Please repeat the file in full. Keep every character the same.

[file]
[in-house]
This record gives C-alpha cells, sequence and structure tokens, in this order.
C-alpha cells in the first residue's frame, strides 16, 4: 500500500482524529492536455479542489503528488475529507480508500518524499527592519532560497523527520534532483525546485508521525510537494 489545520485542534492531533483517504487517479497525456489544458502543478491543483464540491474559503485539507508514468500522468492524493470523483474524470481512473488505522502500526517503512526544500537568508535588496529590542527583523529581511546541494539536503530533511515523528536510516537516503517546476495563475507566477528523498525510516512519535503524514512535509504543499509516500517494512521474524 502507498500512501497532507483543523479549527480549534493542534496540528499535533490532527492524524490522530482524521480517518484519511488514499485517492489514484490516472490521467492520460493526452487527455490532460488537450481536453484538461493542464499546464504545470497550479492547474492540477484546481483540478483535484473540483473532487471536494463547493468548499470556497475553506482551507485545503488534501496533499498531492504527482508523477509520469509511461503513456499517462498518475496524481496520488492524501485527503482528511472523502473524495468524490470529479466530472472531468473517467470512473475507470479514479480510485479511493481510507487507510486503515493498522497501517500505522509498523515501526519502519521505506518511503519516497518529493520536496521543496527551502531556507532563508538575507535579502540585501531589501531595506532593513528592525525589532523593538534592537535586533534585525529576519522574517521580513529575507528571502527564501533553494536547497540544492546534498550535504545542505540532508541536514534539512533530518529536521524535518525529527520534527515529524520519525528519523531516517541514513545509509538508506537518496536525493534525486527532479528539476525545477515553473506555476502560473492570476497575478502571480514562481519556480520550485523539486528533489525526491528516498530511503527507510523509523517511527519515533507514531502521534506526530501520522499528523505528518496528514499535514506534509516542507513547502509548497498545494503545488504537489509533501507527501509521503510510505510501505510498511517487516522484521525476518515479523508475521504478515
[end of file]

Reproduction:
[in-house]
This record gives C-alpha cells, sequence and structure tokens, in this order.
C-alpha cells in the first residue's frame, strides 16, 4: 500500500482524529492536455479542489503528488475529507480508500518524499527592519532560497523527520534532483525546485508521525510537494 489545520485542534492531533483517504487517479497525456489544458502543478491543483464540491474559503485539507508514468500522468492524493470523483474524470481512473488505522502500526517503512526544500537568508535588496529590542527583523529581511546541494539536503530533511515523528536510516537516503517546476495563475507566477528523498525510516512519535503524514512535509504543499509516500517494512521474524 502507498500512501497532507483543523479549527480549534493542534496540528499535533490532527492524524490522530482524521480517518484519511488514499485517492489514484490516472490521467492520460493526452487527455490532460488537450481536453484538461493542464499546464504545470497550479492547474492540477484546481483540478483535484473540483473532487471536494463547493468548499470556497475553506482551507485545503488534501496533499498531492504527482508523477509520469509511461503513456499517462498518475496524481496520488492524501485527503482528511472523502473524495468524490470529479466530472472531468473517467470512473475507470479514479480510485479511493481510507487507510486503515493498522497501517500505522509498523515501526519502519521505506518511503519516497518529493520536496521543496527551502531556507532563508538575507535579502540585501531589501531595506532593513528592525525589532523593538534592537535586533534585525529576519522574517521580513529575507528571502527564501533553494536547497540544492546534498550535504545542505540532508541536514534539512533530518529536521524535518525529527520534527515529524520519525528519523531516517541514513545509509538508506537518496536525493534525486527532479528539476525545477515553473506555476502560473492570476497575478502571480514562481519556480520550485523539486528533489525526491528516498530511503527507510523509523517511527519515533507514531502521534506526530501520522499528523505528518496528514499535514506534509516542507513547502509548497498545494503545488504537489509533501507527501509521503510510505510501505510498511517487516522484521525476518515479523508475521504478515